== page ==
Hiring of one Software Developer at Publications Division Headquarters, New Delhi on contract. || Subscribe print version with complimentary e-version @Rs.530 per annum; Subscribe only e-version @Rs.400 per annum. || !! ATTENTION ADVERTISERS !! Advertisers are requested to give full details of job Vacancies/ Minimum size will now be 200 sq.cm for shorter advertisements || Click here to become an e-resource aggregator of Publications Division || New Advertisement Policy || ||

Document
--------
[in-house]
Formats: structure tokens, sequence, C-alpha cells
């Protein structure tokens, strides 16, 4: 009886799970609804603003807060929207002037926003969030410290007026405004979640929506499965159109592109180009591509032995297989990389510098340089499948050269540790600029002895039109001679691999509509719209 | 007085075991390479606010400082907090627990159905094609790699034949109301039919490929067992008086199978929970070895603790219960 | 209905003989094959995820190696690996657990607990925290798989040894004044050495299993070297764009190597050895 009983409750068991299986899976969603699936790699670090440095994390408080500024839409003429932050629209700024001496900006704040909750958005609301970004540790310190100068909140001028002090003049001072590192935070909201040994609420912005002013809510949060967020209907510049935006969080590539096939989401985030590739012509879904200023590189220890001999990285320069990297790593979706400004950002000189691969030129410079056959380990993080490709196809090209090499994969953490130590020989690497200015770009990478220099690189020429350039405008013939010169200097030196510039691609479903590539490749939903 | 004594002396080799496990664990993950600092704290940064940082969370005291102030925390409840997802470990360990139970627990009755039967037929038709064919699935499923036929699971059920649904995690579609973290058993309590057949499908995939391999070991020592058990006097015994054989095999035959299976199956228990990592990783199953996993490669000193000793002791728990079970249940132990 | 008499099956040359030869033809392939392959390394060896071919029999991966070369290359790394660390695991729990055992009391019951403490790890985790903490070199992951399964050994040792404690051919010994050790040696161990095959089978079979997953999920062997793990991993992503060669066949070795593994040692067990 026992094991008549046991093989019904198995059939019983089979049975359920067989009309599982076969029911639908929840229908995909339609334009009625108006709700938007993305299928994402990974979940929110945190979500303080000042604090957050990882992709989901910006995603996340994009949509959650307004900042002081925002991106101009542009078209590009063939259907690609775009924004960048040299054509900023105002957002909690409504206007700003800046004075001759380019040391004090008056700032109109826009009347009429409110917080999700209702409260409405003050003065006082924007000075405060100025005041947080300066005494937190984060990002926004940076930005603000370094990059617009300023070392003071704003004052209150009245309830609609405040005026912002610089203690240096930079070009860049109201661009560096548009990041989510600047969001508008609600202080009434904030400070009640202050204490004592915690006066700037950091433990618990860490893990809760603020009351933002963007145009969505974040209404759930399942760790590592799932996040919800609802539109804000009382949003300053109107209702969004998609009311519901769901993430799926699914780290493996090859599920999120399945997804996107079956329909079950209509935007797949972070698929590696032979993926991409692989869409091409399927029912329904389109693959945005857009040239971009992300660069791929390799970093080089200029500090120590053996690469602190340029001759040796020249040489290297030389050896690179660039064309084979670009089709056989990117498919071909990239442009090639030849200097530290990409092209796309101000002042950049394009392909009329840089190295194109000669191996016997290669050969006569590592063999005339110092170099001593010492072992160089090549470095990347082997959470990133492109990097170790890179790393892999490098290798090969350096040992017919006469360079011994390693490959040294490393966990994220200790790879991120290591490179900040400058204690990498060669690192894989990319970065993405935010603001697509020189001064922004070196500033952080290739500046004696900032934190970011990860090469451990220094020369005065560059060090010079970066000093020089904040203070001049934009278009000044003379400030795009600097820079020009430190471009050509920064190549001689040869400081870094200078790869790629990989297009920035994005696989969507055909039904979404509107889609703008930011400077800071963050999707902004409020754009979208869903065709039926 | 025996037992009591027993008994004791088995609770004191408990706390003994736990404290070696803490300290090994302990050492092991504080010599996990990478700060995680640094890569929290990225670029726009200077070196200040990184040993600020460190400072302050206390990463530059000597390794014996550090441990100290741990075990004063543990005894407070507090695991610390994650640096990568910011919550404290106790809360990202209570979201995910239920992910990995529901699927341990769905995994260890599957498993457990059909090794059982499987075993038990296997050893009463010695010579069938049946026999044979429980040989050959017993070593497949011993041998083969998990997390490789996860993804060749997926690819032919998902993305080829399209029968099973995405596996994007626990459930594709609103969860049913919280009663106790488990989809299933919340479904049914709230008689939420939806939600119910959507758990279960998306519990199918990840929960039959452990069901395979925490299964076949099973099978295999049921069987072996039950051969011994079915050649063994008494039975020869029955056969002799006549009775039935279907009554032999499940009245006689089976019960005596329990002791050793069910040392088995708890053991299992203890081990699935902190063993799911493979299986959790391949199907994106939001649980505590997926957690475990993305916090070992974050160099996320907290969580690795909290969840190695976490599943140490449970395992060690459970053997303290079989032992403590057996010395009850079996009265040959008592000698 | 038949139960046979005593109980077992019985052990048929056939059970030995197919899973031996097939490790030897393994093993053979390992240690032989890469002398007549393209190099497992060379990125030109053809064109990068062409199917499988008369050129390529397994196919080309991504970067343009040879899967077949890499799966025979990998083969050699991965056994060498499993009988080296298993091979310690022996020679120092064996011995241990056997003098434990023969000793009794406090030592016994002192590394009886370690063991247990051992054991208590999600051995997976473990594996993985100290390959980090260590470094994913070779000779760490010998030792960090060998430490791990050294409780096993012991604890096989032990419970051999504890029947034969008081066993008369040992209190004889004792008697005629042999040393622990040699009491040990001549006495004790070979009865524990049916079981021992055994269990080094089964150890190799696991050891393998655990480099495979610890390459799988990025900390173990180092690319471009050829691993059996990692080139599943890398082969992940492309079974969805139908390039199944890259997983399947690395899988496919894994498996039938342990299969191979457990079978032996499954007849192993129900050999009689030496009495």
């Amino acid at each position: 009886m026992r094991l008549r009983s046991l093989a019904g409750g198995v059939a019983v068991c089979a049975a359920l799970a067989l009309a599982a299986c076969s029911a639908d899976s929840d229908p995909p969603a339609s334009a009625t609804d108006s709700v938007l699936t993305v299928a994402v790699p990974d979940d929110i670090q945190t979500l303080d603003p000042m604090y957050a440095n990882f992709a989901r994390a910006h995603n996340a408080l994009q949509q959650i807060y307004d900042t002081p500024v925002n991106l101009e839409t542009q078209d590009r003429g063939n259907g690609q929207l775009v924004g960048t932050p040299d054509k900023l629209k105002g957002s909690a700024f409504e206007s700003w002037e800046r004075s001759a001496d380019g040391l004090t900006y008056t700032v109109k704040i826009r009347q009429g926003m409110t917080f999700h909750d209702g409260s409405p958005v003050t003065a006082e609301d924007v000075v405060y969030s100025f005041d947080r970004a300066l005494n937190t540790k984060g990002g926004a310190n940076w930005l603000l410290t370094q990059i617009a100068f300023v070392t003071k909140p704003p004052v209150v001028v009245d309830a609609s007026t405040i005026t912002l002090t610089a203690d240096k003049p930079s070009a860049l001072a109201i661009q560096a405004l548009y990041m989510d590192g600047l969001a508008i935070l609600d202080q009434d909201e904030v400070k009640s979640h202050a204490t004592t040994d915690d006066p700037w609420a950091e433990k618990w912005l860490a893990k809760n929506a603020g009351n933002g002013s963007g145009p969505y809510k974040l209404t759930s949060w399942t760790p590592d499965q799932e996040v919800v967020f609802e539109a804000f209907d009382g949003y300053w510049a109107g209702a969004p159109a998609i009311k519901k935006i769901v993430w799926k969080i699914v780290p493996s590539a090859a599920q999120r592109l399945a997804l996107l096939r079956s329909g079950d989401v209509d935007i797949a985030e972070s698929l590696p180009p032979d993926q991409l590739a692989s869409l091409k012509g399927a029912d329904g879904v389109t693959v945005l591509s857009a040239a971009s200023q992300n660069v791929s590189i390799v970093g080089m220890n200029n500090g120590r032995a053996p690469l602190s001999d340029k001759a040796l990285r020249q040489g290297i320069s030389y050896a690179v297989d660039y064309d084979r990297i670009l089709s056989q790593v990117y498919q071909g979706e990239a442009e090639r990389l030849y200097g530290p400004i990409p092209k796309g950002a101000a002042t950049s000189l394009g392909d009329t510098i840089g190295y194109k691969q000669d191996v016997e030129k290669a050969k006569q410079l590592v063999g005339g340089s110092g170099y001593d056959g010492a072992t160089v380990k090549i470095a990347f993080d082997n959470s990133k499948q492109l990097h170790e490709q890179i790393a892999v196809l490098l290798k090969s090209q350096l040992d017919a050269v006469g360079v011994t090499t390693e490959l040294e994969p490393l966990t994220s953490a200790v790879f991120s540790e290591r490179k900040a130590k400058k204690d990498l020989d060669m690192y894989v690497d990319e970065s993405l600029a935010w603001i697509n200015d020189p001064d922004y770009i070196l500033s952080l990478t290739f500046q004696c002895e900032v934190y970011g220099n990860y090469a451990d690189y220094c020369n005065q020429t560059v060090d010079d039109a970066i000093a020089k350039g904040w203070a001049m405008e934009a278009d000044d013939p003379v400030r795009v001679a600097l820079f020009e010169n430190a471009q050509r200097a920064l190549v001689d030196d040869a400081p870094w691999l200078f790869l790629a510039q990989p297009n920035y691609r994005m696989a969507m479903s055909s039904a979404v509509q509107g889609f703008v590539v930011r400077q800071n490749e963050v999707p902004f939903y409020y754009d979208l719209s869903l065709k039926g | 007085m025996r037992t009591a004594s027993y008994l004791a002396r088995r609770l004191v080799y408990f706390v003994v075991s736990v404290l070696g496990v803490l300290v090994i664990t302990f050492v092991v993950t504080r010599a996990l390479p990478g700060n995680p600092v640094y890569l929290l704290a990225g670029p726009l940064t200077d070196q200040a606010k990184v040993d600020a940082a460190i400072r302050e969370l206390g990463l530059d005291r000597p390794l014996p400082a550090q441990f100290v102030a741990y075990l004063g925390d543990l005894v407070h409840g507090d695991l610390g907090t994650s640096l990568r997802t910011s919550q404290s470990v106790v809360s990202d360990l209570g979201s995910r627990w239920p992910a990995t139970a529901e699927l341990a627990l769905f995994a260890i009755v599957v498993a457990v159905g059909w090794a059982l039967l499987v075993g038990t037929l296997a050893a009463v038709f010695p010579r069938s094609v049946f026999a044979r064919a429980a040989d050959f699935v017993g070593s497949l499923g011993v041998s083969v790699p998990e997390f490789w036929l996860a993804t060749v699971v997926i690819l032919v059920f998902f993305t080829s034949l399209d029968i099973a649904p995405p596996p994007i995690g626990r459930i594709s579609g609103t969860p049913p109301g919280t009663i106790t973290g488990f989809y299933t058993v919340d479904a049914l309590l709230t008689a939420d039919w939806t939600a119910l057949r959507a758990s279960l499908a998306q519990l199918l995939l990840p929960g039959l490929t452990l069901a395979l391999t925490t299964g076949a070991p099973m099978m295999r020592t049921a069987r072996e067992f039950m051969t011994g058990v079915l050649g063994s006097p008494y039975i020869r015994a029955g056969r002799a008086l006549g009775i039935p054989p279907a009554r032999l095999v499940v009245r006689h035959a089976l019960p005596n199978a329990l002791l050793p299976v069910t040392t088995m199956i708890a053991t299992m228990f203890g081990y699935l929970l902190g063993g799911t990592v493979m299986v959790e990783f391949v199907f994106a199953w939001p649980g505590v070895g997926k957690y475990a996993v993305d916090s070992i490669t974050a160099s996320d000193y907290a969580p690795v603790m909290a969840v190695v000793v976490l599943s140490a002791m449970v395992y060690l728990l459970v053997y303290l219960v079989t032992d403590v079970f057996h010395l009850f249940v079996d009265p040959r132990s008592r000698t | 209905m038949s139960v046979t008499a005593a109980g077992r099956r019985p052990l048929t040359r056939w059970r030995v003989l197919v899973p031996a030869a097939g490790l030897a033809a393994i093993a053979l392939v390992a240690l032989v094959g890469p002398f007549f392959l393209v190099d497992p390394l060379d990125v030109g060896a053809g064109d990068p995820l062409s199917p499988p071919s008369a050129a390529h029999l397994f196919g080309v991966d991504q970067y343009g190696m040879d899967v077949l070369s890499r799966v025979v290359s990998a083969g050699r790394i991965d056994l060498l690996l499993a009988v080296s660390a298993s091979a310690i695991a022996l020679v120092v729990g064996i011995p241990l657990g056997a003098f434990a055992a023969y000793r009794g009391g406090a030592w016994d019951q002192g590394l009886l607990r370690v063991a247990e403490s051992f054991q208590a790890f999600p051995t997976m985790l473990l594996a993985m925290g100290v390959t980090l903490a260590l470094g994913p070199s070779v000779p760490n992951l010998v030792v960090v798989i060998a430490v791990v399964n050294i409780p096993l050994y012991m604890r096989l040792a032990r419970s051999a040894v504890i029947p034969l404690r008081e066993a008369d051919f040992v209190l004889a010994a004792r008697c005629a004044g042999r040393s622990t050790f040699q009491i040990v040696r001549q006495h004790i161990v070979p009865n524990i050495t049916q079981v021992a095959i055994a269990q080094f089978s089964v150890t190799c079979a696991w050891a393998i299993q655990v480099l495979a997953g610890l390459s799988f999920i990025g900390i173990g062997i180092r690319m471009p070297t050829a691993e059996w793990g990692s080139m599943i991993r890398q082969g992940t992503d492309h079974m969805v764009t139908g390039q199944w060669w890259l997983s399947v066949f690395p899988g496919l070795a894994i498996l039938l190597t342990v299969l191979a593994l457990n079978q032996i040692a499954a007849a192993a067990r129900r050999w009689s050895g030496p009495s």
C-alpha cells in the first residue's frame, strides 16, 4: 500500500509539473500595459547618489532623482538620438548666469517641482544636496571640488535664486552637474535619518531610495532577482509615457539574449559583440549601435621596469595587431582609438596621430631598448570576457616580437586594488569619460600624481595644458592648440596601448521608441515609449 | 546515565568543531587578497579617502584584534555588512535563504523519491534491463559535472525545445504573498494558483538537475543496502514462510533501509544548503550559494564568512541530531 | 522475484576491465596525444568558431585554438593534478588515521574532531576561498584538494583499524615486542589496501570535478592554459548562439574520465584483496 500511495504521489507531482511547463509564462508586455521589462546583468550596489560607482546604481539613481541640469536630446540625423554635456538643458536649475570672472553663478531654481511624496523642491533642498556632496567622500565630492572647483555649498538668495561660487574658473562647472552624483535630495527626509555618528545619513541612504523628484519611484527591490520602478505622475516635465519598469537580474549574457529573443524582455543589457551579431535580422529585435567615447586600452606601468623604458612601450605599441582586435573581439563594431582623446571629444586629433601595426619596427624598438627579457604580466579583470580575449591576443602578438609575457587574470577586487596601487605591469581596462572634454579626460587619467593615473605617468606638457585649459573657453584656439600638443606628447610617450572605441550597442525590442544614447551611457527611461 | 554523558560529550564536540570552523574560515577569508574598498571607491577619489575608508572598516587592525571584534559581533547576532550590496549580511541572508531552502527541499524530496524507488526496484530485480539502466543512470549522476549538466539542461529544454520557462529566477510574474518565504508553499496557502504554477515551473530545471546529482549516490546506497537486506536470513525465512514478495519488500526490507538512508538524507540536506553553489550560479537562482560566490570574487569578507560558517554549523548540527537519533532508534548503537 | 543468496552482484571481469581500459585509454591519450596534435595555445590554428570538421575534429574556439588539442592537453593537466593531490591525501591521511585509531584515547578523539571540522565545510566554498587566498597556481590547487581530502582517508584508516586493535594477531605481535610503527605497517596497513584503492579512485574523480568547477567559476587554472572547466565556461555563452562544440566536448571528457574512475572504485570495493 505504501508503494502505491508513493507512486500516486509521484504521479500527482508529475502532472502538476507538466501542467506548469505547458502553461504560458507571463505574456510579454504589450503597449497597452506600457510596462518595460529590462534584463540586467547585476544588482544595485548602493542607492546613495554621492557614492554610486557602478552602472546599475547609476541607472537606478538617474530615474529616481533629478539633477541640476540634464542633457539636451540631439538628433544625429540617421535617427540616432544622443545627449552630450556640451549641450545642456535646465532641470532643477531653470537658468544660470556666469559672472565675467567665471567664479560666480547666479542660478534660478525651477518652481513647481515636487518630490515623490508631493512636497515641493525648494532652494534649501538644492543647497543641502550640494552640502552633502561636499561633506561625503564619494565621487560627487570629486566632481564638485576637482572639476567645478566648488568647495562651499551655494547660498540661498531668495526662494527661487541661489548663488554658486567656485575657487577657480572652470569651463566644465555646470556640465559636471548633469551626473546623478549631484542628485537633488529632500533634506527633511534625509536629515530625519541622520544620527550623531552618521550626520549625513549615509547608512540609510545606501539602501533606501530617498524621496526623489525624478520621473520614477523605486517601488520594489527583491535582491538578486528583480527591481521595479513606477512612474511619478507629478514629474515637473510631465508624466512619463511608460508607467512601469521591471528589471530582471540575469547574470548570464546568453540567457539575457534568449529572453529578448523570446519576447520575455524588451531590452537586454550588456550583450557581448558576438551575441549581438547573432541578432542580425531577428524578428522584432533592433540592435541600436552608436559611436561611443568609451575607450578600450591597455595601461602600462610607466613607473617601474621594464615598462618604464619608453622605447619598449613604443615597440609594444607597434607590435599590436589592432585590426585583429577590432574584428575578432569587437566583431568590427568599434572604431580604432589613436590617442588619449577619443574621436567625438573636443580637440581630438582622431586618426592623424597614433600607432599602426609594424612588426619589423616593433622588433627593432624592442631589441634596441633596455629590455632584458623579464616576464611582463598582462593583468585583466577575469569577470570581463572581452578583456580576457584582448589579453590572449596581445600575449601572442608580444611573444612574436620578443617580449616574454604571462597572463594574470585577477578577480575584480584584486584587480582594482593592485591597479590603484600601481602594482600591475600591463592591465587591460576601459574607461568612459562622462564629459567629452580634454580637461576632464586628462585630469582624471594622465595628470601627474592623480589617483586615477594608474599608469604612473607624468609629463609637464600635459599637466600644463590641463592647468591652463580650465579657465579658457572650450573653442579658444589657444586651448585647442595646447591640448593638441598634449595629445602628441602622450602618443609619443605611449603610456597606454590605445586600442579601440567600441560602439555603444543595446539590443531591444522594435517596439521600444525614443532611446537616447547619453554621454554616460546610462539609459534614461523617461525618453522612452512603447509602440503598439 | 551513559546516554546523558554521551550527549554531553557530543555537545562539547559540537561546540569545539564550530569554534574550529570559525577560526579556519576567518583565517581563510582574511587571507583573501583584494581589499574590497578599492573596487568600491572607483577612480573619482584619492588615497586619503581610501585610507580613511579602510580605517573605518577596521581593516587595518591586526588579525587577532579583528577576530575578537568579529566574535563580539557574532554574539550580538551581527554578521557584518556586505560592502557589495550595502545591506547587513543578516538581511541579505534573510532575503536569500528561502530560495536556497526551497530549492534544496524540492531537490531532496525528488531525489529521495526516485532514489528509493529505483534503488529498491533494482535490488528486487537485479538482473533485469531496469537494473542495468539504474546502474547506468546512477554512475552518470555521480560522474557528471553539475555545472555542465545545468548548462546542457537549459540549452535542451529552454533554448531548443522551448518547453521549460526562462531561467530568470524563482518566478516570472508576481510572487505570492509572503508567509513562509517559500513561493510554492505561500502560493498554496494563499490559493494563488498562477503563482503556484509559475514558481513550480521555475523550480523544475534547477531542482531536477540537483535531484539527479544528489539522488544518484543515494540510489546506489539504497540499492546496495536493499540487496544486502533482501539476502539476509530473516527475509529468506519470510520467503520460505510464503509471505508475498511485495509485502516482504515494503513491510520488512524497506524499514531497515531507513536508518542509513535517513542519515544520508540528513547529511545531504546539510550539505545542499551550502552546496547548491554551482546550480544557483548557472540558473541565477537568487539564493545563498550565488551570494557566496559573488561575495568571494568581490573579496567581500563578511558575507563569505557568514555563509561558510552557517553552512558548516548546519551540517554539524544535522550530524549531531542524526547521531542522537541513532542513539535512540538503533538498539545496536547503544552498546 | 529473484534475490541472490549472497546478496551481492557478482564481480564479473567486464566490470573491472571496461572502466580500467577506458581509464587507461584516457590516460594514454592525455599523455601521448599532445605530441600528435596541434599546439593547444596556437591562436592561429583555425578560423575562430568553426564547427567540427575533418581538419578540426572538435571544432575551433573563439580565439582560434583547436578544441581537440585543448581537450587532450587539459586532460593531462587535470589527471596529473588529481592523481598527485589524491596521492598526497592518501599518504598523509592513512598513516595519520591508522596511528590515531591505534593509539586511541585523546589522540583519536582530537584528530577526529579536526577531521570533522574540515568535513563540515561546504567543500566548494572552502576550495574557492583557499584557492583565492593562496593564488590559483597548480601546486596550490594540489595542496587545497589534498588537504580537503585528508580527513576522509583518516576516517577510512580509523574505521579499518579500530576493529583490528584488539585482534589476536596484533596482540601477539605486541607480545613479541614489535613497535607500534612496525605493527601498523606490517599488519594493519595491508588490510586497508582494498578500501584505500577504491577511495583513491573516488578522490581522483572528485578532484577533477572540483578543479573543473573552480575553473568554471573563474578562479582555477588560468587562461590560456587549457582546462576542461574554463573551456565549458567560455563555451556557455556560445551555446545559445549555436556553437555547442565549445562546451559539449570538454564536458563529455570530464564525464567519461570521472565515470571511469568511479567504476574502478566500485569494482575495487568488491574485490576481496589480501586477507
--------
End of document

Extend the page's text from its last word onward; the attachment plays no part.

Special Content


Issue no 48, 25 February-3 March 2023

Changing Landscape of Finance Towards Green, Sustainable Solutions

 

Avinash Mishra

Madhubanti Dutta